Monday, October 11, 2010

The Right Word

It’s challenging to find the right word sometimes. We all experience those stumble-speak moments when the sought-after word escapes us. As the saying goes, it’s on the tip of the tongue but it won’t release itself and thus remains elusive like a familiar yet unnameable face.

What must it be like for those who look into the faces of their loved ones and can’t seem to recall who they are? That’s dementia. Over a year ago now my wife’s grandmother sat among us like someone waiting to cross the street. As we talked and visited around her, I wondered if we seemed like a blur of vans and trucks and semi-trailers rushing by in every-which-way because she couldn’t seem to engage, she couldn’t seem to cross. Instead she sat among us smiling while tears ran down her cheeks.

Do you know how difficult it is to have a conversation with someone without asking questions? Experiment with that sometime. It’s like rewiring your brain which is an appropriate comparison since those who experience dementia seem to be short-circuiting.

Today I relish the opportunity to still be able to find the right word. And right now I think that word is "saudade."

Sometimes one language doesn’t provide the perfect word so another language supplies its essence more eloquently. A Portuguese word, saudade refers to “the love that remains” or “the love that stays” after someone is gone. It’s an uncertain emptiness, a feeling of absence like a fond something or someone that should be there in a particular moment is missing. It’s that yearning and aching for “we know not what.” It’s like that song Time after Time, “after my picture fades and darkness has turned to gray, watching through windows, wondering if I’m okay....”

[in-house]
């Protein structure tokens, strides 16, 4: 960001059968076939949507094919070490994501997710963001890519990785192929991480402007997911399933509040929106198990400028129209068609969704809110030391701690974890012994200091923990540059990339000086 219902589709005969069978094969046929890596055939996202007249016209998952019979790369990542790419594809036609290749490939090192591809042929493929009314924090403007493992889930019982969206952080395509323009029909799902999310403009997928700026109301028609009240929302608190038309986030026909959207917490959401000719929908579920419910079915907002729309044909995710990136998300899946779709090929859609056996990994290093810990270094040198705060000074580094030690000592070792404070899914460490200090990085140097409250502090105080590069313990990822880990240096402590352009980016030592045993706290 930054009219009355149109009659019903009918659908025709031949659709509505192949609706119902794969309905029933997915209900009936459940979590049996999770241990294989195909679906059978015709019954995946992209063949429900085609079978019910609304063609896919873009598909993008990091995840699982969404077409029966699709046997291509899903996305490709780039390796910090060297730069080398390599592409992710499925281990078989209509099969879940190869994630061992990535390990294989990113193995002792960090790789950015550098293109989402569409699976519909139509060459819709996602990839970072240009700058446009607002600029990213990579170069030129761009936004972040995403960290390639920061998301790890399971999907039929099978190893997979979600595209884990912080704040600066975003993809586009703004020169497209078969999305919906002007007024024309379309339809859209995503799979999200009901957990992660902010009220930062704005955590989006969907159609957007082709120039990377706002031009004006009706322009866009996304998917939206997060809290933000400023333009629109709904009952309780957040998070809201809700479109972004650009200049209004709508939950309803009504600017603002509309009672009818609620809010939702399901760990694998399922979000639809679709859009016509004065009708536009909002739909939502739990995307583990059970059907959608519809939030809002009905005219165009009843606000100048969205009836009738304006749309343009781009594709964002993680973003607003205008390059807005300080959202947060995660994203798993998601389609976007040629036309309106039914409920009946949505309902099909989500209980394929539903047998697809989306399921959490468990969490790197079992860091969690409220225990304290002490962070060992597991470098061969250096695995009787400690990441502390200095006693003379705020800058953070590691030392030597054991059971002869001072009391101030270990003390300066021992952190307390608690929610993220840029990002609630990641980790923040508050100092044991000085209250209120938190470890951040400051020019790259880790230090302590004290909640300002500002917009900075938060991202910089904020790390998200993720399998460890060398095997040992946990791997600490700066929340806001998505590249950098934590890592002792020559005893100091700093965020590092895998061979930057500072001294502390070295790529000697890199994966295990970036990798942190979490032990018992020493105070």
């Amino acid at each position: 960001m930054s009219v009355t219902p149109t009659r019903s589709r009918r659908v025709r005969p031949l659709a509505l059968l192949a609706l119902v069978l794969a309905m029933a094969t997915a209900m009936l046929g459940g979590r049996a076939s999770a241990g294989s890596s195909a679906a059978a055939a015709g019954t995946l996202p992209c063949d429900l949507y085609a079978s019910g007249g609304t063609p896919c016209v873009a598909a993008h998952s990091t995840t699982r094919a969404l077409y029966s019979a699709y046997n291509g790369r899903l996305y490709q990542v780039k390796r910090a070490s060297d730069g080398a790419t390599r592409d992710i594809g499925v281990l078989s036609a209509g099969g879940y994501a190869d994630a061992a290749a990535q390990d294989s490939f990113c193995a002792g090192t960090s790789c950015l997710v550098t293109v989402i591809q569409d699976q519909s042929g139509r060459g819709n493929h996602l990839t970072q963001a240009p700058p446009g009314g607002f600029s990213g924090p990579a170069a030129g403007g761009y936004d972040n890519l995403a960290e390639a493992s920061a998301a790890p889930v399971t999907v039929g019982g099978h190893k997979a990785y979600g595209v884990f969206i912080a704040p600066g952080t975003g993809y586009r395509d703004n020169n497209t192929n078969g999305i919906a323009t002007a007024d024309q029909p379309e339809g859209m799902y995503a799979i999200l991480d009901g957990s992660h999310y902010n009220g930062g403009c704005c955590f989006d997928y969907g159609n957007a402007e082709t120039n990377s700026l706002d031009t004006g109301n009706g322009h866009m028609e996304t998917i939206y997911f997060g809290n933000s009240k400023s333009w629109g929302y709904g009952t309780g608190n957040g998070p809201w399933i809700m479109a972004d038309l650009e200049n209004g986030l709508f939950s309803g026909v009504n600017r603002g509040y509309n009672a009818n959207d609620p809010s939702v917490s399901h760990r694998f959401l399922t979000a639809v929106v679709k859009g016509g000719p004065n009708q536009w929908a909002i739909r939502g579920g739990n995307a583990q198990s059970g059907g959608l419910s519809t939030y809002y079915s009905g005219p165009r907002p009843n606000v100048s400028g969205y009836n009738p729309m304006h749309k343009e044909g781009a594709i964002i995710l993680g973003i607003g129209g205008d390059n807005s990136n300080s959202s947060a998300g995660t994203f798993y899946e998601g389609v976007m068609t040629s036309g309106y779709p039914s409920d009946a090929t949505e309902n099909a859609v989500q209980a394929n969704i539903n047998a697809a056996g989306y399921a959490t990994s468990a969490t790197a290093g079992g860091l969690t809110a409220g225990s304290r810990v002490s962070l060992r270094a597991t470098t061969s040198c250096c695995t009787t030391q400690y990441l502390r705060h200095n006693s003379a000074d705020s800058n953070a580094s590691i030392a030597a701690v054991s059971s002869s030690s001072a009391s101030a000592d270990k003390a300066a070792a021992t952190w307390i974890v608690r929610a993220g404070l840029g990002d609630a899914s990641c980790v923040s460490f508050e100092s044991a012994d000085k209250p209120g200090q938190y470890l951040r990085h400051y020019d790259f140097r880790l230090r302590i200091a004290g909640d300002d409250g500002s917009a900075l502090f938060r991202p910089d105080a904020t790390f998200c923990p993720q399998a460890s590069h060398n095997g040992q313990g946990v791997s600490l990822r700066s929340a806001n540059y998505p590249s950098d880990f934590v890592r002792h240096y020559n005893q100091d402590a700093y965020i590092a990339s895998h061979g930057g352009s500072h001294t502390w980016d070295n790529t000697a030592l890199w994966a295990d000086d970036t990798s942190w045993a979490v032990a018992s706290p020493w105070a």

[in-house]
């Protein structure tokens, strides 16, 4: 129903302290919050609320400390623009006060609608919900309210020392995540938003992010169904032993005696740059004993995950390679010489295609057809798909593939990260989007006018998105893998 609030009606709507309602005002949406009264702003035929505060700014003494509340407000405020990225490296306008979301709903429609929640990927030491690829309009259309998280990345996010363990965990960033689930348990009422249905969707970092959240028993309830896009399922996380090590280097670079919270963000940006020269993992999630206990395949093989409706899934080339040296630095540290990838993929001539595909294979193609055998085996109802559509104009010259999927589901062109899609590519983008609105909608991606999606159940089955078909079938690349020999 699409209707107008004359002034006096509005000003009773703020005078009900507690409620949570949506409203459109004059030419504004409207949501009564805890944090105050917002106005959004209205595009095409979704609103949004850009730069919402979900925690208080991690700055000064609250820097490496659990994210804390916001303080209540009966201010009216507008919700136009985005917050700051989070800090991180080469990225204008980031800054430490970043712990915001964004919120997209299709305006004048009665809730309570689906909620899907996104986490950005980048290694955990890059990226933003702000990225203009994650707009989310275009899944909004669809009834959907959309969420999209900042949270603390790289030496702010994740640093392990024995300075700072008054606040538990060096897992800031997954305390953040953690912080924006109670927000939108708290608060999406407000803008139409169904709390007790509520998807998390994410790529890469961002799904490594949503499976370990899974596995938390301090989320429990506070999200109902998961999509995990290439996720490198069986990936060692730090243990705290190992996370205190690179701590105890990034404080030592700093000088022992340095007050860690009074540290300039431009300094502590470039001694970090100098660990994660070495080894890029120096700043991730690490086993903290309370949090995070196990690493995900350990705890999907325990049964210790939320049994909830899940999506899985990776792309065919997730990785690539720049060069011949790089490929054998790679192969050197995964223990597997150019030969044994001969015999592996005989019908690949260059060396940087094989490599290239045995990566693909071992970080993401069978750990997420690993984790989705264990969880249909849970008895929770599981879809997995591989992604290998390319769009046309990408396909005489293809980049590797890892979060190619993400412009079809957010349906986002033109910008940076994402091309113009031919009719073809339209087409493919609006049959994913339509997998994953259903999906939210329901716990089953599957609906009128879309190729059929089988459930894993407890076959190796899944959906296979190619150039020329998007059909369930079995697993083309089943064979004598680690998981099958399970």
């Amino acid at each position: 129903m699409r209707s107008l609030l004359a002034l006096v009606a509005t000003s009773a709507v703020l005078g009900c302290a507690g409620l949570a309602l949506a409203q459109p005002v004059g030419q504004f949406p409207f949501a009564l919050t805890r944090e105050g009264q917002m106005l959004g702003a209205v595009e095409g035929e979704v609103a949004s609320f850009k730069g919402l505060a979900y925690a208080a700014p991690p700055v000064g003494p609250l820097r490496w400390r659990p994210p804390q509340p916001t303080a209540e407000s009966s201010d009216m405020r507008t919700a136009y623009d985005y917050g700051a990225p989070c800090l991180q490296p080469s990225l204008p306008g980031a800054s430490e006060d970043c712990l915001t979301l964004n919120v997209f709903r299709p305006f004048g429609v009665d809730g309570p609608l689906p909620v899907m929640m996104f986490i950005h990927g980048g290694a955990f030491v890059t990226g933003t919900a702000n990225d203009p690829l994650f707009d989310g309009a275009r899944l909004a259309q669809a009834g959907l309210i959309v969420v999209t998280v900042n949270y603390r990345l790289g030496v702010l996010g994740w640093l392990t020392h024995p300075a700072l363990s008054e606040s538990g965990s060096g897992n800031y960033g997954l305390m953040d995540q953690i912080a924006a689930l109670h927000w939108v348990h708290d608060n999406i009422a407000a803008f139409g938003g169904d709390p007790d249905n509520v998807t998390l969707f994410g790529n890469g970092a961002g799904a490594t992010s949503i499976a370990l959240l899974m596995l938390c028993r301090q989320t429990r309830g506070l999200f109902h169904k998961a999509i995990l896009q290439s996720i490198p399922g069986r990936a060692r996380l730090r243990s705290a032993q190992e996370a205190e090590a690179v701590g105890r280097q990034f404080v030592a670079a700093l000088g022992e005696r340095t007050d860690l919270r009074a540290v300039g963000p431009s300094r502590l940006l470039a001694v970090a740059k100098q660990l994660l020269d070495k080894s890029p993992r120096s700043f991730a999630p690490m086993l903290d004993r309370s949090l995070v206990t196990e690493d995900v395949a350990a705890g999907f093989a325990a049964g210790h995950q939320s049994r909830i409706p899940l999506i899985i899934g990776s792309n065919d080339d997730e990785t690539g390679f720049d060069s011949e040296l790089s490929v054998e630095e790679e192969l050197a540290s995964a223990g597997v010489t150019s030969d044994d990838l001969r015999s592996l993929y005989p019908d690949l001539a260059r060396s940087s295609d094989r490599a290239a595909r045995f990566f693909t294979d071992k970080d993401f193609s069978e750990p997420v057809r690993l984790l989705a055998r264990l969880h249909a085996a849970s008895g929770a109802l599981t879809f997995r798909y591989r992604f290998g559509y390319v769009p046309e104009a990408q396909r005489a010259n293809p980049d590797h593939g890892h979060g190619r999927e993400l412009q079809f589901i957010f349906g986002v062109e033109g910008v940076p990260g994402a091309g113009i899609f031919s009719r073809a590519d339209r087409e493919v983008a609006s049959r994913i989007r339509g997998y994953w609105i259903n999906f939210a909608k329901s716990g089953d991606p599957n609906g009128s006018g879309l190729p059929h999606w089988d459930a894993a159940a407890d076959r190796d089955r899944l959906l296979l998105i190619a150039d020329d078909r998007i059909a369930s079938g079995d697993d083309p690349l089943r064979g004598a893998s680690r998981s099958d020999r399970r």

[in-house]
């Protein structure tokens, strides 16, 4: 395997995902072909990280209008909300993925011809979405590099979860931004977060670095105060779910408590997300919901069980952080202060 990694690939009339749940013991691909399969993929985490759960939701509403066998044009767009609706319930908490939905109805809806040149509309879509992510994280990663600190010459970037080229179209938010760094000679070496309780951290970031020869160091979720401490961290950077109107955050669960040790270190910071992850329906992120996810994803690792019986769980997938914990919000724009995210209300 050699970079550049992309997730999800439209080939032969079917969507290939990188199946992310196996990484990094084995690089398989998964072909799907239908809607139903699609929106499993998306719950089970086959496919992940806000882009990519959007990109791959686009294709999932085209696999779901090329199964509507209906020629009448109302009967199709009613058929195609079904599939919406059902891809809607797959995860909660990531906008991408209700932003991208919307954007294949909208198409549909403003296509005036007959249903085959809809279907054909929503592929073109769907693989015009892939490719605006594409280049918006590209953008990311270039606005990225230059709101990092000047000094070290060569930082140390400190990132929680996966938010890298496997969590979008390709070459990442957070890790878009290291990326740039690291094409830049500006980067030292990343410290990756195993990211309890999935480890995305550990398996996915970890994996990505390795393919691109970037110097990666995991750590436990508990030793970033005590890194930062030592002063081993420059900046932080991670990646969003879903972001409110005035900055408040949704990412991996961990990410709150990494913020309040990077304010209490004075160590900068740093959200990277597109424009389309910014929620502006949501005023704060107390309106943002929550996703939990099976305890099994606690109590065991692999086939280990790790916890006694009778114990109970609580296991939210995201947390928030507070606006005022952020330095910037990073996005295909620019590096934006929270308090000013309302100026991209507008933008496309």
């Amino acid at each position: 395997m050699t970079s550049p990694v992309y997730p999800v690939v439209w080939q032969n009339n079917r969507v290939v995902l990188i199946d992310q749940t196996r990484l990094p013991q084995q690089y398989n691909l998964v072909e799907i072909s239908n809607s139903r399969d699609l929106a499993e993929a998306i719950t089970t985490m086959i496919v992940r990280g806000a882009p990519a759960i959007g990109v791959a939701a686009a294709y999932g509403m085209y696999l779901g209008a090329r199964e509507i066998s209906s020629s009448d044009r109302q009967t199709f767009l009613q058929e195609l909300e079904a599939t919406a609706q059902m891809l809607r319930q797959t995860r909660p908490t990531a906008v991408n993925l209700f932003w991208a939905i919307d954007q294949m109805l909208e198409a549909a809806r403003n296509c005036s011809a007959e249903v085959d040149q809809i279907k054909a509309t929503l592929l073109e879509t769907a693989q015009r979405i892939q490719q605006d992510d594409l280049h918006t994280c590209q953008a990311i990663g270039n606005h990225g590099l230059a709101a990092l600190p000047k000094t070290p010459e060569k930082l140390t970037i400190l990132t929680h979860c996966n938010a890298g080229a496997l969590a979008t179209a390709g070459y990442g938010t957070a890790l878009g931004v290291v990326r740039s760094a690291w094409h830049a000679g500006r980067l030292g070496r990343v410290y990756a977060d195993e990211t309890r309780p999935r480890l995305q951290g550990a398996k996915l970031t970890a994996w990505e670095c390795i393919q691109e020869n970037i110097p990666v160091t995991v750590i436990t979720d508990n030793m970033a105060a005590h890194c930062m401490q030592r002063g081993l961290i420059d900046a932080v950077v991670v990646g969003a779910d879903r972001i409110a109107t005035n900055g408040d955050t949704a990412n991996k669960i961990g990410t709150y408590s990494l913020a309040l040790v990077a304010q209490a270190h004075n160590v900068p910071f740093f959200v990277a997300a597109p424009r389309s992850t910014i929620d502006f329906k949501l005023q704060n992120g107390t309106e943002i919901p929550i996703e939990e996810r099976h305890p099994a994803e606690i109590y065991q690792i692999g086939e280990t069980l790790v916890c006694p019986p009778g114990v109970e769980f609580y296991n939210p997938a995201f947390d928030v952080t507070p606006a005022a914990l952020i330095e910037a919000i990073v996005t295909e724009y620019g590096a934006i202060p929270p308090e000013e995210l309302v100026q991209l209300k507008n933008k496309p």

I think that’s what my wife’s grandmother is experiencing. And oddly, everyone surrounding her is experiencing the same thing, yet it’s her they long for. Not many things could be more difficult to cope with I suspect.

Today I am thankful to be able to find the right word.

5 comments:

Laoch of Chicago said...

This is very evocative, melancholy and sensitively rendered. Nicely done and may your wife’s grandmother have some moments of clarity.

Just SO said...

What a beautiful word. I have been in a conversation you described. With my grandmother. And it was difficult. She passed away not long ago. "Saudade" indeed.

Missy said...

WoW! I suppose we all take this for granted. My FIL has had a stroke and cannot "get out" what he wants, so he cries. It is sad!

t i m said...

One the elderly ladies at my church who had an almost encyclopaedic knowledge of the congregation stopped showing up for a while& upon her written several months later when her family brought her back in, she wasn’t quite the same person again as she had dementia, which was pretty sad to see but we’ll always cherish the many times she took to get to know everyone who walked though the church doors. 'saudade' it is

dbs said...

@LoC Thanks. Melancholy is a good word for this ongoing experience.

@Just SO Talking with grandparents was once so easy wasn't it?

@Miss I really hope I'm not in that situation some day, don't you?

@tim I notice people missing from church too and when they're elderly I really wonder how they're doing.

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